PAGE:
Former NASA astronaut named 2016 Distinguished Alumna in the College of Sciences and Mathematics
Kathryn Thornton, physics ’74, has been named the 2016 Distinguished Alumna in the College of Sciences and Mathematics.
COSAM’s Distinguished Alumni Awards recognize alumni who have achieved significant stature in their chosen fields while also possessing a history of commitment to Auburn University and the college.
Selected as an astronaut by NASA in May 1984, Thornton is a veteran of four space flights: STS-33 in 1989, STS-49 in 1992, STS-61 in 1993, and STS-73 in 1995. She has logged over 975 hours in space, including more than 21 hours of extravehicular activity (EVA), and was the first woman to participate in a classified U.S. Government space mission.
Thornton was a mission specialist on the crew of STS-33, which launched at night from Kennedy Space Center in 1989 aboard the Space Shuttle Discovery. The mission carried Department of Defense payloads and other secondary payloads. In 1992, on her second flight, Thornton served on the crew of STS-49 on board the maiden flight of the new Space Shuttle Endeavour, and the following year, was an EVA crewmember aboard the Space Shuttle Endeavour on the STS-61 Hubble Space Telescope servicing and repair mission. On her final mission in 1995, Thornton served aboard Space Shuttle Columbia on STS-73 as the payload commander of the second United States Microgravity Laboratory mission.
Since leaving NASA, Thornton has served on several NASA review committees and task groups, including the Return to Flight Task Group, which evaluated NASA’s work in meeting goals set by the Columbia Accident Investigation Board prior to resumption of Space Shuttle flights. In 2008, Thornton co-chaired a workshop titled, “Examining the Vision for Space Exploration” held at Stanford University and subsequently testified on the results before the Committee on Science and Technology, Subcommittee on Space and Aeronautics of the U.S. House of Representatives. She is currently on the board of the Space Foundation and the Astronaut Scholarship Foundation, is co-author on Pearson’s Interactive Science, a K-8 science program, and is director of the aerospace engineering program at the University of Virginia.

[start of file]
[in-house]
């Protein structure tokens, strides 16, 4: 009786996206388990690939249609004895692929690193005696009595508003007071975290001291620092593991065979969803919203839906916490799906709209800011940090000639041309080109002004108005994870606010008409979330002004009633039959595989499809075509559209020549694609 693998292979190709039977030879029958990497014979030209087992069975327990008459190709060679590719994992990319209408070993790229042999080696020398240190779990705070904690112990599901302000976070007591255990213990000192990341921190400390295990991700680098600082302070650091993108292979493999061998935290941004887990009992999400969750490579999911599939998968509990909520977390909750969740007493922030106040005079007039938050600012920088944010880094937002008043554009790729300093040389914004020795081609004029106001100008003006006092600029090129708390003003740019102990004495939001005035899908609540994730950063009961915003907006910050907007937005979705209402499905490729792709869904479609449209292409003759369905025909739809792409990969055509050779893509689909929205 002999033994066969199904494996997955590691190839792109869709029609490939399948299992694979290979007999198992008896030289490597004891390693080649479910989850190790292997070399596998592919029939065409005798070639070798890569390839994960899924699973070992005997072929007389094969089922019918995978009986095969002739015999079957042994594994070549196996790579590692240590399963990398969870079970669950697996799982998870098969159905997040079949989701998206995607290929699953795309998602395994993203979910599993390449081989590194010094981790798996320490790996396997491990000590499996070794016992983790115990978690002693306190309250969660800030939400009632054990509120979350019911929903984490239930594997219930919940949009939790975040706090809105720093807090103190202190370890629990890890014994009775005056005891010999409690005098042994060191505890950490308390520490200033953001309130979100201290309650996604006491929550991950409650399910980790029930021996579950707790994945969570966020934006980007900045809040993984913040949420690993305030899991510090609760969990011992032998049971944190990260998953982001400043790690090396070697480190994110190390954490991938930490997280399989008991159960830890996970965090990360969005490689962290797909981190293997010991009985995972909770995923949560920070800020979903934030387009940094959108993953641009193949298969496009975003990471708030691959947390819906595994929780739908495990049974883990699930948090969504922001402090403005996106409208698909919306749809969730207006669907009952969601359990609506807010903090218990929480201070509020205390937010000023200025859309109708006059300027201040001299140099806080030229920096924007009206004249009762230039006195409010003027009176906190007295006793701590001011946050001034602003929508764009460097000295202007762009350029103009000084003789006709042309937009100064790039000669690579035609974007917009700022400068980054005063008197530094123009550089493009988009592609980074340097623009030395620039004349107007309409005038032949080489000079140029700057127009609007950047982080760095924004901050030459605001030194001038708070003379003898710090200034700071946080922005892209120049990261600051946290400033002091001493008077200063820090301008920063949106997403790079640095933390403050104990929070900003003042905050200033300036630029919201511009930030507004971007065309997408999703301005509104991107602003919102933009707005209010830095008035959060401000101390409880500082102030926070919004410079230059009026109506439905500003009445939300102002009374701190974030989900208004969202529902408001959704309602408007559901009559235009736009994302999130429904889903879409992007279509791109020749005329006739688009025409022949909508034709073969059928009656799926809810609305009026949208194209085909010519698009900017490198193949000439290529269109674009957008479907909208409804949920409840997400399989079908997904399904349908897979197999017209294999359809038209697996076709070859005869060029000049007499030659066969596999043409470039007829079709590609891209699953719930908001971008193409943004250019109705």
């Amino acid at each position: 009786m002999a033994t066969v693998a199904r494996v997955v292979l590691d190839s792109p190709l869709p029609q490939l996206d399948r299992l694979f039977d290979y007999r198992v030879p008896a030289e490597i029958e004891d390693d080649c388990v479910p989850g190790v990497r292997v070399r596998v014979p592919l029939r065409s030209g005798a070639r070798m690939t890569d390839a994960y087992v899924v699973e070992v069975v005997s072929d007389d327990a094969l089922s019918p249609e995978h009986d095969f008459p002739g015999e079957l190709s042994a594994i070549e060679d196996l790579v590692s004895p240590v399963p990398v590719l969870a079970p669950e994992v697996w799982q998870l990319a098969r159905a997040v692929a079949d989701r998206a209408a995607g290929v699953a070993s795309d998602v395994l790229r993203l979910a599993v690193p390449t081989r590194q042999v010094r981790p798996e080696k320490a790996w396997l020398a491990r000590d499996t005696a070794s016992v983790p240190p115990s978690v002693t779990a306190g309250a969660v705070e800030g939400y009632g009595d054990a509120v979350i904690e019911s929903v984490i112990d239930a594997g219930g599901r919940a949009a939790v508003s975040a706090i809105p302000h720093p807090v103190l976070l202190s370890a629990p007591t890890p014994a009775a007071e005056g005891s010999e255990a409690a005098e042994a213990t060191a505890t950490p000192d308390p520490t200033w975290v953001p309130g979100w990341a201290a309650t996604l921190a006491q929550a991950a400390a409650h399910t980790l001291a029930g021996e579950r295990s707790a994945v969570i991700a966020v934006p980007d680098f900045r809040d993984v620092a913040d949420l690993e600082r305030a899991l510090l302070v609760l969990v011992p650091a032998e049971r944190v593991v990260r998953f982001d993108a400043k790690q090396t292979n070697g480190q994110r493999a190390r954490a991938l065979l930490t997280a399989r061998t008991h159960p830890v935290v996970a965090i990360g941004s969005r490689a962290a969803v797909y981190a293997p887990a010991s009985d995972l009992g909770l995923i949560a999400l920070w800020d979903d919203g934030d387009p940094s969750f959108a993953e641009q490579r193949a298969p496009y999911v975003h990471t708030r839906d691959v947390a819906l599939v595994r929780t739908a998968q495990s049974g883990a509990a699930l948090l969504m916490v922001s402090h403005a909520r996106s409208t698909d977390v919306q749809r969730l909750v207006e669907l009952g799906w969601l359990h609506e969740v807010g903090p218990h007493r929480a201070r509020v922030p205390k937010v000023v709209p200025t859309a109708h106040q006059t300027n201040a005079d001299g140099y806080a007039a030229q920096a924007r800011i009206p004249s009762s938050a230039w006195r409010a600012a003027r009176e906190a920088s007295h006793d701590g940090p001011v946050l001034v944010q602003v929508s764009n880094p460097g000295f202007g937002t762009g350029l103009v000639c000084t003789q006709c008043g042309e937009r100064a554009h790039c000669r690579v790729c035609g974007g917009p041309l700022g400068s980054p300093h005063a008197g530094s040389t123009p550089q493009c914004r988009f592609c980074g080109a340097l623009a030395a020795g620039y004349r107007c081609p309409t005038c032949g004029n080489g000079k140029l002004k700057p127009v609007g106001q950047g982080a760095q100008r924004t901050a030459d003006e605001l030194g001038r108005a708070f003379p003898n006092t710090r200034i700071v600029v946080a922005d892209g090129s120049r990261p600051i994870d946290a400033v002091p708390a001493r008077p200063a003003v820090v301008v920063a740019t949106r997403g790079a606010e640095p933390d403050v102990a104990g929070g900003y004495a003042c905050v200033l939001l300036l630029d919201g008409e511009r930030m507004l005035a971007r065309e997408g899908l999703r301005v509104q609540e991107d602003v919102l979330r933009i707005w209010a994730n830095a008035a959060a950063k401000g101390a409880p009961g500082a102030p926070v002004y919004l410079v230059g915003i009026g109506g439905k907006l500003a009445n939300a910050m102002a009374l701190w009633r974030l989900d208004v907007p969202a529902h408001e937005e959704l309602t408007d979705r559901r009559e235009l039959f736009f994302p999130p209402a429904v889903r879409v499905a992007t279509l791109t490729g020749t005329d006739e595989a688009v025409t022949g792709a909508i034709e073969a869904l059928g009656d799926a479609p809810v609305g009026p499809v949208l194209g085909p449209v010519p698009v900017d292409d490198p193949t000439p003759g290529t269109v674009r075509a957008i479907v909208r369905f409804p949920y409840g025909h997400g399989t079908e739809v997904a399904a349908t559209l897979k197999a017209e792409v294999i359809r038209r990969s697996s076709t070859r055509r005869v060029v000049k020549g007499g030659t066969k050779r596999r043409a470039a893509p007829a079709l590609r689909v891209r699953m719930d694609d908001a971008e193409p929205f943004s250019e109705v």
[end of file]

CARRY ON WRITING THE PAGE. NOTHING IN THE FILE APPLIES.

Thornton is the recipient of numerous awards including NASA Space Flight Medals, the Explorer Club Lowell Thomas Award, the National Astronautics Association Robert J. Collier Trophy, the Freedom Foundation Freedom Spirit Award, and the National Intelligence Medal of Achievement. She was inducted into the Astronaut Hall of Fame in 2010.
In addition to her Auburn degree, Thornton received her master’s and doctorate degrees in physics at the University of Virginia.